Am I entitled to receive payment for the late fee charges?

UPDATED: Oct 2, 2022

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Am I entitled to receive payment for the late fee charges?

I have a labor only business, I emailed an invoice for a customer dated 07/31 with a clause on the bottom stating that all invoices are to be paid within 30 days or a late fee of 10 will be added. I did not receive payment. I then sent a reminder email stating there would be a charge if the check was not received by 08/29, to which I did not proof read and that is the wrong date. On 8/19 I sent an invoice for the late charge. I received payment for the original invoice on 08/26. They are now saying that they will not pay the late charge because of the date on my email. The email was just a reminder and the invoice is the correct dates, am I still entitled to payment?

Asked on August 28, 2019 under Business Law, Indiana


SJZ, Member, New York Bar / FreeAdvice Contributing Attorney

Answered 3 years ago | Contributor

You are only entitled to late fees IF the customer agreed before hiring you to the late fees: for example, if there were late fees in the service agreement or contract. If there was no agreement prior to hiring you as to late fees, you cannot impose them later by putting them on an invoice, since that would not have been part of what they agreed to--it's not part of the contract between you and the customer, and you cannot unilaterally (on your own) impose new or additional terms. If you want to get late fees, make sure it's part of your contract/agreement with the customer.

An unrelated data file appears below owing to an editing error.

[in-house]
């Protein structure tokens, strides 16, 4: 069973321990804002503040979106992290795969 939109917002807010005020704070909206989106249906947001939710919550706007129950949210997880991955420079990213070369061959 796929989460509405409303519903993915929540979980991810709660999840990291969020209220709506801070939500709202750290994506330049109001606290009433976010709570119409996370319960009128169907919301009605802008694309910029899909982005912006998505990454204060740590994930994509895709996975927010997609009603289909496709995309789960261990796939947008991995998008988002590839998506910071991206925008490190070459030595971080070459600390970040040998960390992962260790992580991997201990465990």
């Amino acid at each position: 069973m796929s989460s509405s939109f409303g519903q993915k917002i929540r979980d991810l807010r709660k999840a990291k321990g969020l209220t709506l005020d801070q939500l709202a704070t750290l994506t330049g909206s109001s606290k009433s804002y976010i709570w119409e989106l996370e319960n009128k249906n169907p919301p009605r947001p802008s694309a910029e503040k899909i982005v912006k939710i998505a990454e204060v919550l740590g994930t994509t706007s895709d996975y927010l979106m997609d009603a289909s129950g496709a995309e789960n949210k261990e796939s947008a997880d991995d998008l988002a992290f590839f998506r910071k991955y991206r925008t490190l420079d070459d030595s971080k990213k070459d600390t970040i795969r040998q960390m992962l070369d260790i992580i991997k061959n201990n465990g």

Even if it had been part of the initial agreement, bear in mind that if they won't pay voluntarily, you'd have to sue them to get the money. It is doubtful whether it is worth suing for the amount involved.

IMPORTANT NOTICE: The Answer(s) provided above are for general information only. The attorney providing the answer was not serving as the attorney for the person submitting the question or in any attorney-client relationship with such person. Laws may vary from state to state, and sometimes change. Tiny variations in the facts, or a fact not set forth in a question, often can change a legal outcome or an attorney's conclusion. Although has verified the attorney was admitted to practice law in at least one jurisdiction, he or she may not be authorized to practice law in the jurisdiction referred to in the question, nor is he or she necessarily experienced in the area of the law involved. Unlike the information in the Answer(s) above, upon which you should NOT rely, for personal advice you can rely upon we suggest you retain an attorney to represent you.

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